‘When staying at a friend’s house, about what your child’s normal sleeping routine is,’ she says.

‘If they have a glass of water at night, you could send them with a water bottle. If they need a night light, discuss this with the other parent and see what options there are.

‘Discuss with the other parent where your child will sleep. You may want to send them with their own sleeping bag and something to sleep on top of if there aren’t any spare or foldout beds at their friend’s house.’

Adding: ‘Remember, very little actual sleeping happens at sleepovers – so be prepared for a happy but tired youngster when they come home the next day!’

Advice from parents:

Olivia was five when she got to go on her first sleepover (Picture: Alex Hirst)

Alex, is co-founder of Hoxby and dad to Olivia, five, says: ‘We felt Olivia was too young for a sleepover at five years old, but she assured us it was what she wanted and that she was ready to spend the night with her best friend. This would be her first sleepover without a family member and so we needed to prepare her and ourselves accordingly. She went for play dates at the friend’s house each week in the build-up so that it became a familiar environment and so that she felt comfortable with the parents.

‘At every stage we talked about how she felt about the impending sleepover and if she had any questions. We made sure she knew what her schedule would be when she was there and we explained to her where we would be at each stage so she felt informed and supported. We also focussed on the good stuff- things she would be excited about so that she felt positive about the experience – she was informed but not afraid. She is a trustworthy and very mature five-year-old, but I felt sick to my stomach when she left our home in her friend’s car. What if she needed us and we weren’t there for her?’

‘We let her go because we wanted to support her and show that we trust her judgement. She had a brilliant time and came home a stronger person for the experience. We became stronger parents for the experience too. Letting go feels tough, but by talking through the details objectively and adopting a positive attitude we were able to prepare our girl for her first very memorable sleepover.’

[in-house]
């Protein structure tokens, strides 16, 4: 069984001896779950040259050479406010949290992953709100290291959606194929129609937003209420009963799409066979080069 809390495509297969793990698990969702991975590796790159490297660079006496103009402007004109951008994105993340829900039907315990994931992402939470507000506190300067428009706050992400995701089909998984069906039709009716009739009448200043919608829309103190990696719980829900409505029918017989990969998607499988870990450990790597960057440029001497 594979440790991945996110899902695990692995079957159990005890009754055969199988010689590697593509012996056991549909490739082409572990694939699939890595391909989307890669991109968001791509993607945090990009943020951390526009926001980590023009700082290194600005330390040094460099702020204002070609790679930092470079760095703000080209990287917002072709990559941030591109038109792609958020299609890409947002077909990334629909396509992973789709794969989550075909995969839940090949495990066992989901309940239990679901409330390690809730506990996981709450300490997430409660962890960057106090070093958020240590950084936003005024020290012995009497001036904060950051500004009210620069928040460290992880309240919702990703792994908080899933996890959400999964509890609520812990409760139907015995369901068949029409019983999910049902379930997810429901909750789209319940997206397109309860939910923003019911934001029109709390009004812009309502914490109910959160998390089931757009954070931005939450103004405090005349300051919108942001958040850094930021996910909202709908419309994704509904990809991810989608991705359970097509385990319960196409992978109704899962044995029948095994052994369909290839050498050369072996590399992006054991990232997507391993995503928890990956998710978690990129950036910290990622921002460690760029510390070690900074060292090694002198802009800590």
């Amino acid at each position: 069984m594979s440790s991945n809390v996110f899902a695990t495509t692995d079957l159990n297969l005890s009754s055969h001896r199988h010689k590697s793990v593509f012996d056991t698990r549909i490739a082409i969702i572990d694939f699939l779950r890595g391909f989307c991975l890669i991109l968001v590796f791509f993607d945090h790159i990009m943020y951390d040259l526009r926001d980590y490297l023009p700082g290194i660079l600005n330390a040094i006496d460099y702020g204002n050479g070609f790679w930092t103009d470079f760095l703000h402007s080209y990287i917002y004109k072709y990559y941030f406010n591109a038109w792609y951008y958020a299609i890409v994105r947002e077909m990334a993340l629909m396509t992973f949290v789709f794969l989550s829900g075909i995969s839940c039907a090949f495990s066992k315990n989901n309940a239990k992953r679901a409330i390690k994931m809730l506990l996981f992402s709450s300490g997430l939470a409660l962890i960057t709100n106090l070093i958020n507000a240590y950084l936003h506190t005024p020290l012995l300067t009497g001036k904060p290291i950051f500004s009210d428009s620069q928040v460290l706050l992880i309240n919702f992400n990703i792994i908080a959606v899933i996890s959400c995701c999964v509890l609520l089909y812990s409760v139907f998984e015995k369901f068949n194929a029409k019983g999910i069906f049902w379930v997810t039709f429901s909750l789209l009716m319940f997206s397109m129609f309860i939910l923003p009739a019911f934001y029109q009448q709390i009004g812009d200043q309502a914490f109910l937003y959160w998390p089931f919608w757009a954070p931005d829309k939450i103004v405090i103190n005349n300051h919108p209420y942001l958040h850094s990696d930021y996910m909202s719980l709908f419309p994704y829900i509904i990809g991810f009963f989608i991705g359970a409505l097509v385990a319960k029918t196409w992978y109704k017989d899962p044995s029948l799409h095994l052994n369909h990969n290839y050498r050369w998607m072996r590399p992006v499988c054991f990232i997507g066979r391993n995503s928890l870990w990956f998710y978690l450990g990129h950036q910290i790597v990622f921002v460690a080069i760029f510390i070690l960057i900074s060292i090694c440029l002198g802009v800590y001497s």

Antonia has a handy tip for parents for sleepovers (Picture: Antonia)

Antonia, 42 is co-founder of Koala & Joe, and mum to Isabella, eight and Freddie, five says:

‘If you are allowing a midnight feast (always the highlight of any sleepover) I would suggest potentially removing the clock from the sleepover bedroom. My daughter’s ‘midnight’ feast was all over by 9pm and they were none the wiser!’

Dee had 11 kids sleeping over one night

Dee had 11 kids sleeping over one night (Picture: Dee)

Dee, 39, founder of Wicked Creative Copy and Content Writing, and mum to Olivia and Roman says:

‘My daughter wanted a sleepover for her 12th birthday. She’d just started at secondary school and struggled to narrow down which friends she wanted to invite, so I ended up with eight 11 and 12-year-old girls, plus her, her 8-year-old brother and his best friend – ELEVEN kids sleeping over. 

‘I ordered a huge takeaway, plus got a load of snacks that I set up in the kitchen. The girls all stayed in the living room, top and tailing on sofas and airbeds around the Christmas tree, while the boys stayed in my son’s room.

‘My husband went out for the night since he has less patience than me, and I set up camp in my room for the night! The kids were all brilliantly behaved, watched movies, sang karaoke and did face masks while the boys played on the PlayStation. While I wouldn’t necessarily do another one in a hurry, it was much easier than I expected!’

MORE : Why it’s OK to give your baby spicy food – and how to safely diversify their diet

MORE : How to treat kids with hay fever

Source link

Denial of responsibility! insideheadline is an automatic aggregator around the global media. All the content are available free on Internet. We have just arranged it in one platform for educational purpose only. In each content, the hyperlink to the primary source is specified. All trademarks belong to their rightful owners, all materials to their authors. If you are the owner of the content and do not want us to publish your materials on our website, please contact us by email – [email protected]. The content will be deleted within 24 hours.

Leave A Reply

Your email address will not be published.